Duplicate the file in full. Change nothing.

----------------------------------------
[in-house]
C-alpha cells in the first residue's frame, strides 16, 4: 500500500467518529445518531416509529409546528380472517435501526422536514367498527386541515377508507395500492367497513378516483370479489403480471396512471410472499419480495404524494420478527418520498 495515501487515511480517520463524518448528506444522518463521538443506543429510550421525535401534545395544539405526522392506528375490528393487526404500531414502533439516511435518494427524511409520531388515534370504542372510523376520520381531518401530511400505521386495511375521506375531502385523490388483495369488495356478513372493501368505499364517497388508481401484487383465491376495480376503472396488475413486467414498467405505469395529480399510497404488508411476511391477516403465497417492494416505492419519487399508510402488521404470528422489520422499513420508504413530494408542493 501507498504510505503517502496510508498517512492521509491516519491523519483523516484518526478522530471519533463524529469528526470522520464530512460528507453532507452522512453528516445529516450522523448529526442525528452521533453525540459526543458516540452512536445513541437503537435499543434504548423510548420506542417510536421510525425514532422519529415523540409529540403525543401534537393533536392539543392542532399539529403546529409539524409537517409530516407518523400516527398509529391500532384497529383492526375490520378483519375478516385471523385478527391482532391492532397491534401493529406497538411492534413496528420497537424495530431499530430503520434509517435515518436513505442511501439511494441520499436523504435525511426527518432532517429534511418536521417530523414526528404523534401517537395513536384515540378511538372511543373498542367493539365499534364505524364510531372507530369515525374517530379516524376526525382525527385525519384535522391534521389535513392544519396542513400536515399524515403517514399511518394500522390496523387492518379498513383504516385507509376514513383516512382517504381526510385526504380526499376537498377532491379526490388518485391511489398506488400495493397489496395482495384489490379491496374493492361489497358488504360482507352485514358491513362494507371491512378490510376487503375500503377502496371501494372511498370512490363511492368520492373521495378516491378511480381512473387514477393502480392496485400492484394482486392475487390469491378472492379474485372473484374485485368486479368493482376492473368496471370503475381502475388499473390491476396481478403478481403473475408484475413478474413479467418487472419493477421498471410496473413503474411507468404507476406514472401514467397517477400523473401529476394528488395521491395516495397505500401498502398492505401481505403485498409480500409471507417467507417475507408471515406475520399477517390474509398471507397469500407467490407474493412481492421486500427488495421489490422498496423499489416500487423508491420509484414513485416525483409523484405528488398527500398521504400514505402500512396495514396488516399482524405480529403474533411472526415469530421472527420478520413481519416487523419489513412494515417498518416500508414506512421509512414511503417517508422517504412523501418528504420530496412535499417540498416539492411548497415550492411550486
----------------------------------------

[in-house]
C-alpha cells in the first residue's frame, strides 16, 4: 500500500467518529445518531416509529409546528380472517435501526422536514367498527386541515377508507395500492367497513378516483370479489403480471396512471410472499419480495404524494420478527418520498 495515501487515511480517520463524518448528506444522518463521538443506543429510550421525535401534545395544539405526522392506528375490528393487526404500531414502533439516511435518494427524511409520531388515534370504542372510523376520520381531518401530511400505521386495511375521506375531502385523490388483495369488495356478513372493501368505499364517497388508481401484487383465491376495480376503472396488475413486467414498467405505469395529480399510497404488508411476511391477516403465497417492494416505492419519487399508510402488521404470528422489520422499513420508504413530494408542493 501507498504510505503517502496510508498517512492521509491516519491523519483523516484518526478522530471519533463524529469528526470522520464530512460528507453532507452522512453528516445529516450522523448529526442525528452521533453525540459526543458516540452512536445513541437503537435499543434504548423510548420506542417510536421510525425514532422519529415523540409529540403525543401534537393533536392539543392542532399539529403546529409539524409537517409530516407518523400516527398509529391500532384497529383492526375490520378483519375478516385471523385478527391482532391492532397491534401493529406497538411492534413496528420497537424495530431499530430503520434509517435515518436513505442511501439511494441520499436523504435525511426527518432532517429534511418536521417530523414526528404523534401517537395513536384515540378511538372511543373498542367493539365499534364505524364510531372507530369515525374517530379516524376526525382525527385525519384535522391534521389535513392544519396542513400536515399524515403517514399511518394500522390496523387492518379498513383504516385507509376514513383516512382517504381526510385526504380526499376537498377532491379526490388518485391511489398506488400495493397489496395482495384489490379491496374493492361489497358488504360482507352485514358491513362494507371491512378490510376487503375500503377502496371501494372511498370512490363511492368520492373521495378516491378511480381512473387514477393502480392496485400492484394482486392475487390469491378472492379474485372473484374485485368486479368493482376492473368496471370503475381502475388499473390491476396481478403478481403473475408484475413478474413479467418487472419493477421498471410496473413503474411507468404507476406514472401514467397517477400523473401529476394528488395521491395516495397505500401498502398492505401481505403485498409480500409471507417467507417475507408471515406475520399477517390474509398471507397469500407467490407474493412481492421486500427488495421489490422498496423499489416500487423508491420509484414513485416525483409523484405528488398527500398521504400514505402500512396495514396488516399482524405480529403474533411472526415469530421472527420478520413481519416487523419489513412494515417498518416500508414506512421509512414511503417517508422517504412523501418528504420530496412535499417540498416539492411548497415550492411550486